(Bloomberg) — Members of the global elite are back in Davos in their regular January slot after a three-year hiatus due to the Covid-19 pandemic.
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While the billionaires are gathering again for the World Economic Forum’s annual meeting, which kicks off Tuesday in the Swiss ski resort, there are fewer heavy hitters from politics. Russia’s war in Ukraine and tensions between the US and China have made feel-good appearances at the event in the Alps awkward.
The lack of snow on the slopes is a reminder of the climate crisis that will dominate much of the discussions. Concerns about political stability are also high on the agenda and other topics will include the end of the era of cheap money and food and energy security.
Tune into Bloomberg Television for interviews with UBS CEO Ralph Hamers, OPEC Secretary General Haitham Al-Ghais, Chevron CEO Mike Wirth and German Economy Minister Robert Habeck, among many others. German Chancellor Olaf Scholz will also be speaking to Bloomberg TV from our studio in Berlin.
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(All times CET)
Musk: S in ESG Stands for ‘Satanic’ (9:20 a.m.)
Elon Musk is not a fan of the WEF — or ESG, it seems.
“The S in ESG stands for Satanic,” the Twitter CEO tweeted in response to author Michael Shellenberger, who ran in the primary race to be California’s governor last year.
CS’s Lehmann Doesn’t See Recession (9:15 a.m.)
Credit Suisse Chairman Axel Lehmann said that the bank’s high net-worth clients still have plenty to invest, and he’s optimistic that a global recession can be avoided, with China reopening and “huge growth” coming from India.
“We are entering into a multipolar world, it is not a global recession,” Lehmann said on a panel with Bloomberg TV’s Francine Lacqua.
ECB’s Centeno Upbeat on Economy (9 a.m.)
European Central Bank Governing Council member Mario Centeno said the euro-area economy is performing better than many anticipated in the face of record inflation and the energy crisis that erupted after Russia attacked Ukraine.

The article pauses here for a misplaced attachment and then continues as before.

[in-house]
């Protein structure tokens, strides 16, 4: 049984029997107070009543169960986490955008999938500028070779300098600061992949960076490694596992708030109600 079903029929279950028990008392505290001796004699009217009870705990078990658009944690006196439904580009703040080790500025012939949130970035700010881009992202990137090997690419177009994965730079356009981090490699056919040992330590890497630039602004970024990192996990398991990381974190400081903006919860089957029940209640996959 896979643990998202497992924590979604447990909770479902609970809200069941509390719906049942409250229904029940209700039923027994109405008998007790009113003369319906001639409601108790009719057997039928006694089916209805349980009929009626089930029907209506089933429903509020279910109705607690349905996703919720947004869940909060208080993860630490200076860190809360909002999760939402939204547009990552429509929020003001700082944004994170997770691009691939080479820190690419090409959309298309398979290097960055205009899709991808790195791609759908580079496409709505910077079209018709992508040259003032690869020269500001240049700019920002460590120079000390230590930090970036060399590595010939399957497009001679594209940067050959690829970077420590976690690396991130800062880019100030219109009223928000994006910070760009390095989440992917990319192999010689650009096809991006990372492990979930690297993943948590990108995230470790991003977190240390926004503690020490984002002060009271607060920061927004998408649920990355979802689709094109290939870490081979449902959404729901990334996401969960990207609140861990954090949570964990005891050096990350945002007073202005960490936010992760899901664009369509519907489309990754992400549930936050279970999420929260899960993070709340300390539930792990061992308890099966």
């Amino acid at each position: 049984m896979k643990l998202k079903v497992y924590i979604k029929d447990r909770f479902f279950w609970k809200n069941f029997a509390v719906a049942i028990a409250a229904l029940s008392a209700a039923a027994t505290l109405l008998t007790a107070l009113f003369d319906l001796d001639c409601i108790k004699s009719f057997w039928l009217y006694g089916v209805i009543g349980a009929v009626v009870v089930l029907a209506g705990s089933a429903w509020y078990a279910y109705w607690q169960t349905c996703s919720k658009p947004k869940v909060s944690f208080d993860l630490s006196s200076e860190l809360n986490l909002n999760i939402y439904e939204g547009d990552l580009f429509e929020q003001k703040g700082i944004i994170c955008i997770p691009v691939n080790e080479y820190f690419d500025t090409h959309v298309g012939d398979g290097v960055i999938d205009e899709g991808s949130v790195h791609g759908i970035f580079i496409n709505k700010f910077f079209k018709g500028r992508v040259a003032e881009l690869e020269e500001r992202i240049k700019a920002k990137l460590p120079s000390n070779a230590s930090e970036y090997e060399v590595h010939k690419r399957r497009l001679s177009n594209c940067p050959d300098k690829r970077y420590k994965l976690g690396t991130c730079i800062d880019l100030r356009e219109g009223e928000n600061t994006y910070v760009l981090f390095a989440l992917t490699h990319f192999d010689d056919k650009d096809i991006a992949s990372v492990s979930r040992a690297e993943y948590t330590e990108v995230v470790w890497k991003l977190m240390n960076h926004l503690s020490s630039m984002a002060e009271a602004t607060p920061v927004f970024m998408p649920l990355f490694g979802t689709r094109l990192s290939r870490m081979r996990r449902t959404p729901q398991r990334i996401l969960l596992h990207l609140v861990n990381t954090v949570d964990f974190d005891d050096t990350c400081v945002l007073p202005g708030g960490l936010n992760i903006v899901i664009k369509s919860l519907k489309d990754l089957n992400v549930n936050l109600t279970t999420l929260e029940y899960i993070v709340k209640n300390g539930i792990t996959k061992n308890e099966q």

“The economy has been surprising us quarter after quarter,” Centeno told the same panel. “The fourth quarter in Europe will be most likely still positive. Maybe we’ll be surprised also in the first half of the year.”
Habeck Says Trade War Risk ‘Very High’ (8 a.m.)
Germany’s Habeck warned that the risk of additional trade wars is “very high” as countries increasingly look inward amid global insecurity and said that the WEF can be an effective forum for discussions that could help avert such disputes.
“We have seen with some countries that they have chosen isolation or confrontation,” Habeck said in an interview with Germany’s Deutschlandfunk radio from Davos, adding that China had pursued “very aggressive policies in recent years.” If other nations in Europe or the Americas chose to do the same “then we won’t be able to solve the world’s problems,” he said.
EU-US Trade War Must be Averted: Sanchez (8 a.m.)
The European Union must reform its industrial state-aid policies while also seeking an agreement with the US to avert a trade war, according to Spanish Prime Minister Pedro Sánchez.
It’s “mandatory for the US and the EU” to reach an agreement on industrial policy, Sánchez said in an interview with CNBC. The EU has some internal “homework” to do, including reducing bureaucracy and reform rules for state-aid to industries, he said.
Climate Must be Priority: Forrest (8 a.m.)
There’s a rump of Davos attendees who are still too focused on inflation, interest rates and temporary economic factors when they should be looking at the climate crisis, according to mining billionaire Andrew Forrest.
Companies that are “going hard into green energy, know full well that that is going to bring down the cost of energy and increase the standard of living and that will bring down inflation,” Forrest told Bloomberg, adding that the worst of Europe’s energy crisis is over. “People have started to get used to it but what they also got used to either subconsciously or consciously is that the era of fossil fuels is over,” the iron ore magnate said.
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